Saturday, February 23, 2019

Tin Can Tourists 100th Anniversary Rally, Sertoma Youth Ranch, Brooksville, Florida

The Tin Can Tourists is one of the best clubs we belong to. The people that are involved are dedicated and work at setting up rallies and get togethers all around the country. There is a rally every February in Florida and 2019 marked the 100th Anniversary of the club. The rally at Sertoma Youth Ranch brought 200 trailers, some modern but mostly vintage. We enjoyed music, food, Model T rides, seminars, and friends. We do not make it to every rally but this one was special, so we made it a point to come. On Saturday, February 23 they had open house with 1500 visitors touring the trailers and enjoying music and food as well. At the end I have a You Tube of the vintage trailers in attendance.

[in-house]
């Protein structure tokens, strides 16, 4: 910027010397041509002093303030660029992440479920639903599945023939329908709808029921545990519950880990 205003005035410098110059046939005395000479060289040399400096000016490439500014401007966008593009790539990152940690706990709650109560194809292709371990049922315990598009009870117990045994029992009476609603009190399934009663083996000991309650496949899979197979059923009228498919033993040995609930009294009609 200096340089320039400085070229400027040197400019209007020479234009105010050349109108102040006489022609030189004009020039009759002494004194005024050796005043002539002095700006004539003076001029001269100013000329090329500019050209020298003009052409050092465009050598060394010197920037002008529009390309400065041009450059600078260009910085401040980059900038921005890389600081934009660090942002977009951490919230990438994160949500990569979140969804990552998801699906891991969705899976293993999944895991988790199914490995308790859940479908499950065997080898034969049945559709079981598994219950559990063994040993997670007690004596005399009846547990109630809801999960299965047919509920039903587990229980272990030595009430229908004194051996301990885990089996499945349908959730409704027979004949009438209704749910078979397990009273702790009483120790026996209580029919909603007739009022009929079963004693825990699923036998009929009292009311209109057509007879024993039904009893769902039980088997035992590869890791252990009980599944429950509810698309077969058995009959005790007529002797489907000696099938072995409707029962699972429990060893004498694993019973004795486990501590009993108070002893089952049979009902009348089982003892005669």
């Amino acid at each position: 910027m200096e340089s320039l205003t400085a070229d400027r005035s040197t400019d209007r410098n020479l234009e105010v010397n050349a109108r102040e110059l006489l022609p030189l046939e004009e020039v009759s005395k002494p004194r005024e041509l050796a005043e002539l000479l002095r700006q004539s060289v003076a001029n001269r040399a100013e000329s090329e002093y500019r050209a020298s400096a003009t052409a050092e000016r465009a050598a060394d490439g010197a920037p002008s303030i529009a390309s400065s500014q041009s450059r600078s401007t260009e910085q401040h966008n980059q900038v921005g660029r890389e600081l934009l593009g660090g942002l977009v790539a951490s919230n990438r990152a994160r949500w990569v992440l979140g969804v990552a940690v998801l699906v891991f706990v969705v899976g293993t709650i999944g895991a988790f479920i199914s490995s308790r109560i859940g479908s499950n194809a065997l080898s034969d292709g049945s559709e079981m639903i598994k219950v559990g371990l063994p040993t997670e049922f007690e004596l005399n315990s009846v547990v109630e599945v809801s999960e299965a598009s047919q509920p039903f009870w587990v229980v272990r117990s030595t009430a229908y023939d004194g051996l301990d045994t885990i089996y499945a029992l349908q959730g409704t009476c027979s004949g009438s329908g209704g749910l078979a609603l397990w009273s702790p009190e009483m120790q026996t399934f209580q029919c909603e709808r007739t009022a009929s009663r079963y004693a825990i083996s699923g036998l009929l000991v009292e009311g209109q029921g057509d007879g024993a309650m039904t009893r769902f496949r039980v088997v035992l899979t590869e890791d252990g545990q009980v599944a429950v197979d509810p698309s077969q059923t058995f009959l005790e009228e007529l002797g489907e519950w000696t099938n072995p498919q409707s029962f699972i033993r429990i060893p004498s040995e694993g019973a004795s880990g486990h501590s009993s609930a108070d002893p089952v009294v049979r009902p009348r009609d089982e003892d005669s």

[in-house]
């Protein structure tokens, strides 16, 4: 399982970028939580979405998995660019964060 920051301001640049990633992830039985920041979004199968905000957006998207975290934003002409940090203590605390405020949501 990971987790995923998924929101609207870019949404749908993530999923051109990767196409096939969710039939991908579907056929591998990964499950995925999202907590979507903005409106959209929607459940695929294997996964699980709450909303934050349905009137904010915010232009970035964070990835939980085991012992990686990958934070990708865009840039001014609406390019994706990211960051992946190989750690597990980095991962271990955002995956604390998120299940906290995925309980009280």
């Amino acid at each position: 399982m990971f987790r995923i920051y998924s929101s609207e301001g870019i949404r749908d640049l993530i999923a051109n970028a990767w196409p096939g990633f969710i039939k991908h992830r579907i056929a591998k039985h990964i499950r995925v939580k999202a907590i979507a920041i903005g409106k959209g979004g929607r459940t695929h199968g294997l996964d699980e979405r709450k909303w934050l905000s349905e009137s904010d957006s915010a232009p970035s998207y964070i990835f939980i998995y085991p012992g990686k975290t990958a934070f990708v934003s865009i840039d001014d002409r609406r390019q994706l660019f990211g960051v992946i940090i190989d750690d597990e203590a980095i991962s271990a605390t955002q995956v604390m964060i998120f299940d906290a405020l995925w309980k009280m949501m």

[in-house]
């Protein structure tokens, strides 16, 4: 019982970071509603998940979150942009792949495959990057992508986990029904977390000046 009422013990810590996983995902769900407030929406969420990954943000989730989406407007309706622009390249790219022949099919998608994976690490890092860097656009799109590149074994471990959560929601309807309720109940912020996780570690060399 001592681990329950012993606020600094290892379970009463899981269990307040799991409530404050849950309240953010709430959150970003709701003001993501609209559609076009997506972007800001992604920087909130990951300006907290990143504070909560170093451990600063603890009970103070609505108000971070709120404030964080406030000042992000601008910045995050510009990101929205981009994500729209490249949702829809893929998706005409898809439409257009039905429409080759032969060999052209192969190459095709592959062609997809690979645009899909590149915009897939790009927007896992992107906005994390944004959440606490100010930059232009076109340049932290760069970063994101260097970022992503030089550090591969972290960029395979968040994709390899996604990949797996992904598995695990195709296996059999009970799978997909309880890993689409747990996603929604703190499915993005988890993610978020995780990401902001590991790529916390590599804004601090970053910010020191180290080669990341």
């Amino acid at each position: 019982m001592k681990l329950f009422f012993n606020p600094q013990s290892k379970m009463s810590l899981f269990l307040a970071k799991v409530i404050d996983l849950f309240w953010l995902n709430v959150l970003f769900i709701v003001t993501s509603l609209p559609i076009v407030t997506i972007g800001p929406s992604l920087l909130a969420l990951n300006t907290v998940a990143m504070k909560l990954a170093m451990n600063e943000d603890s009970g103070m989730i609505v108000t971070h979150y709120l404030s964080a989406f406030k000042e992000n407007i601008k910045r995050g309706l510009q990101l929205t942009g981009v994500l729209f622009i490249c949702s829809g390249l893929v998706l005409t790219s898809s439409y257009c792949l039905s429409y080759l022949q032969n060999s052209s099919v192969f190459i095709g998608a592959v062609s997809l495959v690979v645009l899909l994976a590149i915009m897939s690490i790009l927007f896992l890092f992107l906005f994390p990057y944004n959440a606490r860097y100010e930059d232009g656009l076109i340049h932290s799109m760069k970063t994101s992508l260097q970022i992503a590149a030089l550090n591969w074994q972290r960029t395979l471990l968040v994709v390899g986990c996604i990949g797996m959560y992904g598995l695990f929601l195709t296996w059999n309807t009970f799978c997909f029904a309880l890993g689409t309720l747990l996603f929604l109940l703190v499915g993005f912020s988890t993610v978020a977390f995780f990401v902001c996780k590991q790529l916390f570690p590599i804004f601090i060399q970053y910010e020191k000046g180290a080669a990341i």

History of the Tin Can Tourists:


The original club was eventually disbanded but in 1998 Forrest and Jeri Bone renewed the club as an all make and model vintage trailer and motor coach club. The first gathering in May of 1998 was held at Camp Dearborn in Milford, Michigan with 21 rigs attending. By the end of the year, 50 members were accepted as charter members of the renewed version of the Tin Can Tourists. The group has grown steadily to over 2,000 members and has a large following on social media sites. Currently, there are annual gatherings in Michigan, Florida, and regional rallies at various locations in the U.S. The new version of Tin Can Tourists is open to all. Its goal is to abide by the original group's objectives and guiding principles as well as the promotion and preservation of vintage trailers and motor coaches through the gatherings and information exchange.